Picture this: When I was young, maybe five or six years old, I was seated at a restaurant with my mom and younger brother, happily scarfing down my favorite meal-of-the-moment. Mid-way through lunch in suburbia, an extremely tall black man walked in. I can still see him...his stature, his smile. He just effortlessly owned the place. I looked at him for a moment and went back to eating.
My brother, who was 2- or 3-years-old at the time, was in awe. He said, in his booming toddler voice, "Mommy, that man is really big!" After a long, pensive pause, he added, "And he's really black, too!"
Upset, I felt compelled to correct my innocent brother right there on the spot. I was an attention-seeking big mouth (not sure I have changed much) who, thankfully, was taught to judge people on the content of their character, not the color of their skin.
"Oh Adam," I said, standing, with my hands on my hips, demanding the same attention the man didn't ask for when he entered the establishment, "We all have the same hearts, the same noses, the same eyes, the same fingers, the same feet, the same ears, the same arms, the same [insert body part here]..." I went on and on and on, naming every single body part I could think of, down to eyelashes. In hindsight, I made a ridiculous spectacle of a comment with no malice behind it, but I remember feeling proud I knew something my brother didn't know: Skin color shouldn't matter.
The man acknowledged me and gave my mom an appreciative glance that's seared into my brain. He knew she taught me right from wrong. Even so, it didn't stop me from looking at him when he walked into the restaurant.
My mom, may she rest in peace, was sensitive about racial issues, not because she had any idea of what it's like to be black in America, but because she had an idea of what it's like to be white in America. One of the most horrifying moments of her life came when she realized her bosses at a North Carolina law firm hosted covert KKK meetings in the office after hours. She did not stay at that job. She would not, could not be complacent, as it was counterintuitive to who she was, what she stood for, what she wanted for her future. While she never experienced racial segregation, intolerance, strife, she was embarrassed by the despicable actions of white people where she lived and worked. And she did something about it.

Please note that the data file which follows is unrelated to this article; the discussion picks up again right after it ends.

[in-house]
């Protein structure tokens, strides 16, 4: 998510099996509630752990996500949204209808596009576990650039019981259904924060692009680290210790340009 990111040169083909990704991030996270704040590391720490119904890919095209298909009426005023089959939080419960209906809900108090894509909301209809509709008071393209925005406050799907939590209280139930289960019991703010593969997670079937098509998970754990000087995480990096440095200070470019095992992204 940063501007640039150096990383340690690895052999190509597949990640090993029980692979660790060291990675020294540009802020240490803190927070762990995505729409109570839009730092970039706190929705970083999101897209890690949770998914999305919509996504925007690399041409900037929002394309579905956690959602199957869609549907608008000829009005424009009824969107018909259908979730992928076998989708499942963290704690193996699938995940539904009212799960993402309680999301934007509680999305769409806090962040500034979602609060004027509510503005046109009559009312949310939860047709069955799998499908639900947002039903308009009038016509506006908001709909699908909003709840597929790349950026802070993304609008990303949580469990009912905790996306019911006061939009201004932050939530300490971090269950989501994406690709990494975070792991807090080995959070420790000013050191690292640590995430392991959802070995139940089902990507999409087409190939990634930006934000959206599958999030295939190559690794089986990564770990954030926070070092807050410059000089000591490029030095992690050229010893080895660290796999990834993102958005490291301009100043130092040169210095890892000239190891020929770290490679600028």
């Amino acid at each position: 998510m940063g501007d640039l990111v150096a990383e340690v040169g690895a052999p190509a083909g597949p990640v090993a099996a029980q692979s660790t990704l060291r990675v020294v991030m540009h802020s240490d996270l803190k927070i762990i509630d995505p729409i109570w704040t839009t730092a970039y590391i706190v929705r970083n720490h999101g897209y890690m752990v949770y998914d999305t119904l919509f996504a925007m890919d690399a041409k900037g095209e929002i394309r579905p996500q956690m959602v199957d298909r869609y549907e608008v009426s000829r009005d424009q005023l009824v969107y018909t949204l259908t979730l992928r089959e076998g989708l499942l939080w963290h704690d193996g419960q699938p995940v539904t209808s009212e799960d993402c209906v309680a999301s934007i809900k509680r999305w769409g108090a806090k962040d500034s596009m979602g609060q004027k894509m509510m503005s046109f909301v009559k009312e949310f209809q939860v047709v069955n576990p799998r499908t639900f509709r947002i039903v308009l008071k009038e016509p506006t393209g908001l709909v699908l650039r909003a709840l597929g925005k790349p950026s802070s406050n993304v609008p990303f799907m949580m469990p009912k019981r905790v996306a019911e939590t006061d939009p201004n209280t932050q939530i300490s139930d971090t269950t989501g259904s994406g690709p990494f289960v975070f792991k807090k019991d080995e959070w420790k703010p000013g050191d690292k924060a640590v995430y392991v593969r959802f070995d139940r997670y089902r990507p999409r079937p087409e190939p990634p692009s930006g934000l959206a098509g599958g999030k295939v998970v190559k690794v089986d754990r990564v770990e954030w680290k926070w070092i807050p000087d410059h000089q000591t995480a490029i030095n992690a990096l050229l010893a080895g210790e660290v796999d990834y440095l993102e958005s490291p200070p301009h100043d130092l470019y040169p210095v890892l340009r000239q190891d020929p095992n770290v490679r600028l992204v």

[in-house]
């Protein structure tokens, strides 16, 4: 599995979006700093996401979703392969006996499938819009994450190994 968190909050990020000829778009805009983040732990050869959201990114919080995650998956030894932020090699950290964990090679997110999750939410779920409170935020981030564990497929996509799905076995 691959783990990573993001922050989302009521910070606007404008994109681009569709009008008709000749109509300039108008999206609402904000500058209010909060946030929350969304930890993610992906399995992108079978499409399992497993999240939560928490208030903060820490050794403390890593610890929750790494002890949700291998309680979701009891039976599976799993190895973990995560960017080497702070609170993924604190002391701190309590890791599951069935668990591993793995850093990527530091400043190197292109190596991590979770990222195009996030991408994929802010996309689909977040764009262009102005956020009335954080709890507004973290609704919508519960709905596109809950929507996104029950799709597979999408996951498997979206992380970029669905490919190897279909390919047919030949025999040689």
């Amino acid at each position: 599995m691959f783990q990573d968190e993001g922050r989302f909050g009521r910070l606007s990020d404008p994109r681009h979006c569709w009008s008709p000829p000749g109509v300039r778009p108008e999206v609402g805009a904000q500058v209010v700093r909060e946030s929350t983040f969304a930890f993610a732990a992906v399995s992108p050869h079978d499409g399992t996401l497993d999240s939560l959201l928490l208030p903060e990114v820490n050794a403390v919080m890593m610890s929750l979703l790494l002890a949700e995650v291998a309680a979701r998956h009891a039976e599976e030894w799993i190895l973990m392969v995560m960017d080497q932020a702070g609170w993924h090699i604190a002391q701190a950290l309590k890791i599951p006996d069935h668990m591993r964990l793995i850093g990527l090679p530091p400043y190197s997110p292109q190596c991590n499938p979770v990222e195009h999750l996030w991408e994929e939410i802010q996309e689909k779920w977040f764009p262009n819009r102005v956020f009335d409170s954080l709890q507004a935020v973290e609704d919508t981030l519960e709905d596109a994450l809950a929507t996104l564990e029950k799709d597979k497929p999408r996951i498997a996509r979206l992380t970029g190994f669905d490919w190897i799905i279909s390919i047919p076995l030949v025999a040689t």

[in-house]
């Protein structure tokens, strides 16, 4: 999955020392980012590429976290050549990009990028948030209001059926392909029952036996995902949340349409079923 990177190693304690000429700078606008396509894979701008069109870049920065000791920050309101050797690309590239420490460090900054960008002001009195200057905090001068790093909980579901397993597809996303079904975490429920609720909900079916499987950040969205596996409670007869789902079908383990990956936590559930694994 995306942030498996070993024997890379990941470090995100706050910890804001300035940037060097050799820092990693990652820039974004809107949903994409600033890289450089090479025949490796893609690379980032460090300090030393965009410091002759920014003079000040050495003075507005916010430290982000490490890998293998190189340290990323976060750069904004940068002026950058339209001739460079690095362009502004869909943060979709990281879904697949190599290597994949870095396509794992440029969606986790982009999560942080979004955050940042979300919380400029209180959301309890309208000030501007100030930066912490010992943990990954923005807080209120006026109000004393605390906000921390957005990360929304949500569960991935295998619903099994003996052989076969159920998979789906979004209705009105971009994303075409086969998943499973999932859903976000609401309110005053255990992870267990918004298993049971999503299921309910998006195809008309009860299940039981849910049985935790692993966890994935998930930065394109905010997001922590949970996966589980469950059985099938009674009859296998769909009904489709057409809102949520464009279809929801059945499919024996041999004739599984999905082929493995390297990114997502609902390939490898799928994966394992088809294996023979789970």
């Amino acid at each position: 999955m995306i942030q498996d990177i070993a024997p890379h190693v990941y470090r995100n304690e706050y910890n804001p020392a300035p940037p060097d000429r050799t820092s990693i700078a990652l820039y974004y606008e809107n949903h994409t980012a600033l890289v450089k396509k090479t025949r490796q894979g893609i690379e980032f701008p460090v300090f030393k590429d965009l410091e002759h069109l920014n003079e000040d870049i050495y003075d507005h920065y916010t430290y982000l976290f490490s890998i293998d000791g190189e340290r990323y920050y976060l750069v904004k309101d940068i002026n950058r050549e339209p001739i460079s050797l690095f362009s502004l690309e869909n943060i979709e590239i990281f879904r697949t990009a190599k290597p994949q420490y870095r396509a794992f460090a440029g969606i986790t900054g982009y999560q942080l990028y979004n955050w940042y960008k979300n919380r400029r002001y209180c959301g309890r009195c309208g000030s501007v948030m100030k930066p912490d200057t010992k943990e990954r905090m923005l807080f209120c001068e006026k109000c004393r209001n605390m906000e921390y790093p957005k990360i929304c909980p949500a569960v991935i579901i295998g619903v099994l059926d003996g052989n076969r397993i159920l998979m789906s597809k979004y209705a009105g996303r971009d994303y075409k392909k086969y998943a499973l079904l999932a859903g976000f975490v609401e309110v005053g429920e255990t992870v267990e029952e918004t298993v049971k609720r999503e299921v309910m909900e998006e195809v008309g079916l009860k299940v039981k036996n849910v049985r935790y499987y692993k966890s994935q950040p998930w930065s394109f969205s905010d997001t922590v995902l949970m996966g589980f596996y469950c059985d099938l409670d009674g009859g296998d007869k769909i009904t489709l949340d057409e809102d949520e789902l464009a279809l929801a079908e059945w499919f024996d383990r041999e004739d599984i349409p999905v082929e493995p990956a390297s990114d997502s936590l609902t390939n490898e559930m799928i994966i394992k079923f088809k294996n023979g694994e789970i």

My mom told us our experience on this earth will be vastly different from an African-American's, based solely on genetics. She facilitated those difficult discussions with us to ensure we understood racism as best we could from our vantage point...but she was special. Many people don't have a mom like that.
Even today, I am sure at least one white person would stare at the black man in the same restaurant, just like my brother did. It's sad, but it's reality. We are not colorblind; we are not all one race. I wish we were, but we are not. Jesse Williams is right.
Today, I am reminded of my mom's lessons, her legacy. She wasn't on the front lines of the civil rights movement, but she acknowledged the issue and did her part to do better. While I can't understand what it's like to be black, I can acknowledge the issue and do my part to do better. I encourage you to listen to Jesse Williams' riveting speech from the BET Awards, more than once, and do the same.
Were you moved by Jesse Williams' speech?